2014.07.22 sea urchin ii

Although the spiny, horrifying outside may scare you off, the insides of a sea urchin are one of the most delicious things to come out of the ocean. In Japan, sea urchin, or uni in Japanese, can be enjoyed with sushi, on top of rice or just own its own. Sea urchins are a treat for any seafood fan, but recently a group of Japanese netizens found out a little bit more about the life of the sea creature and began a deep discussion about the spiny little critters.

After finding out that some sea urchins can live for over 200 years, netizens started a thread on a popular site to express their amazement at the animal’s long lifespan. The discussion was apparently brought on by a book called “The Science of Sea Urchins.” Written by biologist Tatsuo Motokawa, the almost 500-page book details the life cycle, eating habits and anatomy of sea urchins. Though the subject may sound dry, it’s worth noting that Professor Motokawa is also known as the “Singing Scientist” and has had songs, such as Living Creatures are Columns, featured on Japanese TV.

▼ The Singing Scientist doing his part to liven up the world of biology

2014.07.22 sea urchin iii copyImage: YouTube (maikinman)

Although not all sea urchin species have such long lifespans, netizens were still impressed to find out just how long these little spiny guys could live. Out of the about 950 species, the red sea urchin is the one that seems to have one of the longest lifespans and are also one of the largest species of sea urchins. And not even all red sea urchins live that long. They are found all along the western coast of North America and it looks like those who make their home in Canada are the ones living the longest.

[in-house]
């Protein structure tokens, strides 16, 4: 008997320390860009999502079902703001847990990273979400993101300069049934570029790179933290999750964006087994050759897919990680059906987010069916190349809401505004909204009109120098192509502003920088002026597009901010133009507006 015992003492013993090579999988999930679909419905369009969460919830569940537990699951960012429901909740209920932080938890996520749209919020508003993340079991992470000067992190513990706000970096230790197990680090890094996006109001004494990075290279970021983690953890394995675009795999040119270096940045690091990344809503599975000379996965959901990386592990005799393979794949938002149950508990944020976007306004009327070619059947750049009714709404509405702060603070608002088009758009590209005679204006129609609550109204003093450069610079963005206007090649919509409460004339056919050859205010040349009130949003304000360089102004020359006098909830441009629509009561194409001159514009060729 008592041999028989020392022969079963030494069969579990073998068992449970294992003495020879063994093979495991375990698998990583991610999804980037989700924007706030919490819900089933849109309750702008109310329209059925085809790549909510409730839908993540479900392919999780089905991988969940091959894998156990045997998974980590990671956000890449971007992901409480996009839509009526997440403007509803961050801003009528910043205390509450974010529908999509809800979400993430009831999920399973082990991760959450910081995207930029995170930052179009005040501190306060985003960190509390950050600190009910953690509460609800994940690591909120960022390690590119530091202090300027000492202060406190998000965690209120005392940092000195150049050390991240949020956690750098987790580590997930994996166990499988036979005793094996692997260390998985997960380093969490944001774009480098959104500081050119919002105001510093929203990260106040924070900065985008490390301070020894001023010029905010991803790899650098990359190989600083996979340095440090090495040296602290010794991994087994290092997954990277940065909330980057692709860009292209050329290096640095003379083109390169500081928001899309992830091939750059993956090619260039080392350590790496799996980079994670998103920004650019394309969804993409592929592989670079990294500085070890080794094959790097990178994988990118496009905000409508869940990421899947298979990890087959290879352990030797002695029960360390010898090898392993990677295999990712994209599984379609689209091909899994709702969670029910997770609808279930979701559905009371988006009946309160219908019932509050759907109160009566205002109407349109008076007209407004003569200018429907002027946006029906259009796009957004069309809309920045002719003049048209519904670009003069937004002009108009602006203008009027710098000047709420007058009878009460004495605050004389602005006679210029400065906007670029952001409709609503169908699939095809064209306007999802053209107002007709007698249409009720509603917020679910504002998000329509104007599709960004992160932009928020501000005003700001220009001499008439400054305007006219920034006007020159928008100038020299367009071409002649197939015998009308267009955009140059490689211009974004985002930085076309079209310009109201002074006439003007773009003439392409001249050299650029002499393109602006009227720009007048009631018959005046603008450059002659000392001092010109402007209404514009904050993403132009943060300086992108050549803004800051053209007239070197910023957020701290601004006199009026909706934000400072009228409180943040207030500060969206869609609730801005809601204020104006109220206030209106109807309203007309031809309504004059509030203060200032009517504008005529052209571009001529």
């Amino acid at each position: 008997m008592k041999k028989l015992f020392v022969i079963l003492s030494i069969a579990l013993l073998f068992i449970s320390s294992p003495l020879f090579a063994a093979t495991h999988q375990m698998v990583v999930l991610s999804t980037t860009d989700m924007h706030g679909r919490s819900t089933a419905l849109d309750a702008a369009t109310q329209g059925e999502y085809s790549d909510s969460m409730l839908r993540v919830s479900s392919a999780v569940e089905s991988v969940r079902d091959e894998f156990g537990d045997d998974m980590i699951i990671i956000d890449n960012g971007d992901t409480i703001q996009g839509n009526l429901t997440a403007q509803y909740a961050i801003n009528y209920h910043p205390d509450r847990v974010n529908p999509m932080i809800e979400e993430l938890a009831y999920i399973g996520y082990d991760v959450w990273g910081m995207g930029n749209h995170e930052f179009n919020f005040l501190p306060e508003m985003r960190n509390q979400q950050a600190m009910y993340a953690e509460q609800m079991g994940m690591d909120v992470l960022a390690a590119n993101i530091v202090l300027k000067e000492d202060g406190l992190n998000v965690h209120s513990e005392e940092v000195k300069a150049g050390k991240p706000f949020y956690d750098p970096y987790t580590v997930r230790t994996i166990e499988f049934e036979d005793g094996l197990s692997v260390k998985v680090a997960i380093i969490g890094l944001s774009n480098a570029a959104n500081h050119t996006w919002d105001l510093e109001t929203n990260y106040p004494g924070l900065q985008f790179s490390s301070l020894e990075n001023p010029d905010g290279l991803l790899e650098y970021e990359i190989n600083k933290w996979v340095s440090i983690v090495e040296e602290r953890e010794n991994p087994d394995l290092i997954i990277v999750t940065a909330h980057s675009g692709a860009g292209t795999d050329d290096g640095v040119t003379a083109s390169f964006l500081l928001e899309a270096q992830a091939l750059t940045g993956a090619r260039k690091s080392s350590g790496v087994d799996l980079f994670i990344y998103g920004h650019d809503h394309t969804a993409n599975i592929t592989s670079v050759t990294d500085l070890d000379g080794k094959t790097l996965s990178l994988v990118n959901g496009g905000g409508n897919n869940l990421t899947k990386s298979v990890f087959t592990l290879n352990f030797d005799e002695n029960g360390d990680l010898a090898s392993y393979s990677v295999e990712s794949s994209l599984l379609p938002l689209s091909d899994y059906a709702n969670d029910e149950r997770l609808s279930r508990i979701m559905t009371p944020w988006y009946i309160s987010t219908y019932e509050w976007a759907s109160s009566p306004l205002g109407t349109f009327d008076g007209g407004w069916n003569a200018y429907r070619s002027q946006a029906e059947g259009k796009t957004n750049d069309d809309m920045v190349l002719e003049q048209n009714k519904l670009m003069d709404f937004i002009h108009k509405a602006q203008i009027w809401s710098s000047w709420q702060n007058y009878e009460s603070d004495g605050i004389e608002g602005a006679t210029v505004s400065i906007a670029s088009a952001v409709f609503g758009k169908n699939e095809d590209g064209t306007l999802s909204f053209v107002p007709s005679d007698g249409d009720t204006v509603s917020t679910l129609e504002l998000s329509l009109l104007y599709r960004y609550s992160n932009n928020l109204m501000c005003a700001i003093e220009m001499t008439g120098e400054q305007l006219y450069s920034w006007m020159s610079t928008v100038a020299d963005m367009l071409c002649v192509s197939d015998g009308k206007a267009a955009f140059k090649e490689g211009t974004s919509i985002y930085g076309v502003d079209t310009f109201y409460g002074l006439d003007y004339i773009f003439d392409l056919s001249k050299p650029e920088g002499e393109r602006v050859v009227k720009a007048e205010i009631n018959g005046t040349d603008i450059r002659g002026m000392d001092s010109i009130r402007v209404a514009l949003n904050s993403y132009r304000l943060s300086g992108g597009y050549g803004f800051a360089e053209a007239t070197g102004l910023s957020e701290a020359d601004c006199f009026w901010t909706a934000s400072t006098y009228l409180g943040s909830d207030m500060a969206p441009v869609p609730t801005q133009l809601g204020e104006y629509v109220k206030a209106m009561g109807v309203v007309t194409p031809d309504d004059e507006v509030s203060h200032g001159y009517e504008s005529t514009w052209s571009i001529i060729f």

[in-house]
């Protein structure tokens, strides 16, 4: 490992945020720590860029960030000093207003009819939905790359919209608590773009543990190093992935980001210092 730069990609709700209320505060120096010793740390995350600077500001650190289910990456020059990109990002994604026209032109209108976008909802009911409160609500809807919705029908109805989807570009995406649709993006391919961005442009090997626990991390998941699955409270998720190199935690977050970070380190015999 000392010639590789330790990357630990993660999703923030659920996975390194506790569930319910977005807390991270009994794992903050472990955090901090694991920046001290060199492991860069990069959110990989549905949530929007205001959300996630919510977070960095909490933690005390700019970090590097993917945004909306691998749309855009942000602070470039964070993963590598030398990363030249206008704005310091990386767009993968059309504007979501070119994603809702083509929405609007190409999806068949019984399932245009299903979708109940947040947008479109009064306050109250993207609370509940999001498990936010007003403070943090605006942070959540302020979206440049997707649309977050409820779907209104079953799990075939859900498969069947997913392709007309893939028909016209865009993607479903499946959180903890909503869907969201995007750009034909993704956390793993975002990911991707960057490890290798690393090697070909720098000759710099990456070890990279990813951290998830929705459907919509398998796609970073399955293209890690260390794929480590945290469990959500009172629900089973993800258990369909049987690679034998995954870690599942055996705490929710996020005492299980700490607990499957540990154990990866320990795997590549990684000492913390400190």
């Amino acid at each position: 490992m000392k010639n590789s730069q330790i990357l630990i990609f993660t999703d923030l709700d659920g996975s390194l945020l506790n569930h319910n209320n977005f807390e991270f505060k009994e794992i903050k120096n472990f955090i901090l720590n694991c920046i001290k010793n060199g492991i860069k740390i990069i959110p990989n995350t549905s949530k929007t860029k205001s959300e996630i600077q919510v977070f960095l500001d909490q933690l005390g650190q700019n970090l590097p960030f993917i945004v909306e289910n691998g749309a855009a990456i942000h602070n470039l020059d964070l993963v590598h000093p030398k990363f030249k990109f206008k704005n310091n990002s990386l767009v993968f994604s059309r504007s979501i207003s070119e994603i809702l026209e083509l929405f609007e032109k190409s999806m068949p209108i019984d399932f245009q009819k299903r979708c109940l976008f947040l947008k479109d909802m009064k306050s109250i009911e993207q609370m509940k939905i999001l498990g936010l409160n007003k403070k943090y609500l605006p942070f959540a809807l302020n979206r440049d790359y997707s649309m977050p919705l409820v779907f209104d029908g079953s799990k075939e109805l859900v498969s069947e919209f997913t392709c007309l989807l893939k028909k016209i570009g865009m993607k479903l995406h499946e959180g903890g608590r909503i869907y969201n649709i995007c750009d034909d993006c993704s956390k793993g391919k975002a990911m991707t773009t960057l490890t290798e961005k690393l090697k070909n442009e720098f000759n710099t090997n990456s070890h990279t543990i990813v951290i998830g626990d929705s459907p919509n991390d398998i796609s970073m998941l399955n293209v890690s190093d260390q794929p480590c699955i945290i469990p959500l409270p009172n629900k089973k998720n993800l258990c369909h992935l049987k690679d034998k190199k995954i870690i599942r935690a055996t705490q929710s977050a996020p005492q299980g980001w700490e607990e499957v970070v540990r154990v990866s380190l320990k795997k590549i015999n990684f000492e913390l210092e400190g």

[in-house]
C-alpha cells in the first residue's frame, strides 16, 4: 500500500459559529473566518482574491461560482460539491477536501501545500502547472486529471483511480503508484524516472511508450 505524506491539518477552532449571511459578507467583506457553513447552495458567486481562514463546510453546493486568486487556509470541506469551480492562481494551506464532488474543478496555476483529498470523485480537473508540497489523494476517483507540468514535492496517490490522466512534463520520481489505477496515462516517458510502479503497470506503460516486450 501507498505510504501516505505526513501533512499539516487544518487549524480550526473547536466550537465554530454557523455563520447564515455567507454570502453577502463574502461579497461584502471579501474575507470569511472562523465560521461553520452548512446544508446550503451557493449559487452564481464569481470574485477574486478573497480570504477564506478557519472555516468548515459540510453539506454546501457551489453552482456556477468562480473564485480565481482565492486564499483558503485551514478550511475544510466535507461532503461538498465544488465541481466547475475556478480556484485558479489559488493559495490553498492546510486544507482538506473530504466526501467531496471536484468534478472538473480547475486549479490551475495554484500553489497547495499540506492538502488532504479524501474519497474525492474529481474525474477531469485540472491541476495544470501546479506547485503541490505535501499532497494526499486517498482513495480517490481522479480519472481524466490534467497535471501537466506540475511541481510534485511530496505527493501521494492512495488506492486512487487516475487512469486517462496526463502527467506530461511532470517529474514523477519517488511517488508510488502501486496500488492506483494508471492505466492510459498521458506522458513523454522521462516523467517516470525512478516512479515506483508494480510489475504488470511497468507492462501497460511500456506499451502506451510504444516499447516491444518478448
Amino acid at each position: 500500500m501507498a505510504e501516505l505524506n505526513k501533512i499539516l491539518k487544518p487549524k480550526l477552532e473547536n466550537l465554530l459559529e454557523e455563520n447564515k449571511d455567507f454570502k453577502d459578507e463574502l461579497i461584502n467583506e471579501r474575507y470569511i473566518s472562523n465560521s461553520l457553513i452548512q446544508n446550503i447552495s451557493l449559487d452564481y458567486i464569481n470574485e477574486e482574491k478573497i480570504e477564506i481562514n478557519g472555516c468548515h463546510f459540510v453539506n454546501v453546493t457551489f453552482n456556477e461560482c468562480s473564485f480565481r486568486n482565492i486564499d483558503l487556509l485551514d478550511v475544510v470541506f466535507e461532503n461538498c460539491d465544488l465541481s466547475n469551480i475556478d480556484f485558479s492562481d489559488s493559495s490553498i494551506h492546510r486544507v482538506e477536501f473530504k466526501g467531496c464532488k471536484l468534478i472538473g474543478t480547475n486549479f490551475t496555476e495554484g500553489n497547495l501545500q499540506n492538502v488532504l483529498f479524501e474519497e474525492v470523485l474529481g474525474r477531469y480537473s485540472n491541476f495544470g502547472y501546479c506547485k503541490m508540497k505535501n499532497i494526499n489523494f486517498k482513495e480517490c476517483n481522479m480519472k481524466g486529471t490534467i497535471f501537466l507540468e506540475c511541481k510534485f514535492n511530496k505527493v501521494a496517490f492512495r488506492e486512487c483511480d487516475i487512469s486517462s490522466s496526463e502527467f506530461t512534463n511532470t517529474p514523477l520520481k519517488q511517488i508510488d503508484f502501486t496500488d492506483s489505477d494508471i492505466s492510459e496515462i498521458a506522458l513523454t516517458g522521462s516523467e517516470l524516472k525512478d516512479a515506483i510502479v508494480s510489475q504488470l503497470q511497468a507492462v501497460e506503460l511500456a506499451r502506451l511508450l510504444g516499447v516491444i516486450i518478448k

▼ This red sea urchin probably isn’t going anywhere for a while

2014.07.22 sea urchin iiiiImage: Wikipedia 

The Internet had a lot of questions about sea urchins with their newfound knowledge, such as pondering the moral implications of eating such an ancient sea creature or whether the long-lasting sea urchins actually enjoy their 200 years of eating mainly algae. Some netizens envied how much some urchins were able to “see” in their long lives and some even thought it would be great to be reincarnated as a sea urchin for their next life. Although the true heart of the thread were the puns netizens threw around to talk about how unbelievable this sea urchin fun fact was.

Doesn’t matter how many times I hear it, sounds really FISHY to me!

How SHELLFISH would it be to eat such an ancient living being.

This new discovery really SHARKED me!

If that were me, I would be in the SEA, URGIN’ for a more exciting life.

Call me a JELLYFISH, because I want to live 200 years. 

Although most of these netizens didn’t seem like they would be giving up eating their precious sea urchins, they did appear to have new respect for the spiky animal. While it doesn’t look like all sea urchins live as long as their red sea urchin cousins, it should make you appreciate a little more the impressive work of Mother Nature that goes into a delicious sushi meal.

Feature Image: Yahoo! Japan Shopping
Source: Mudai Document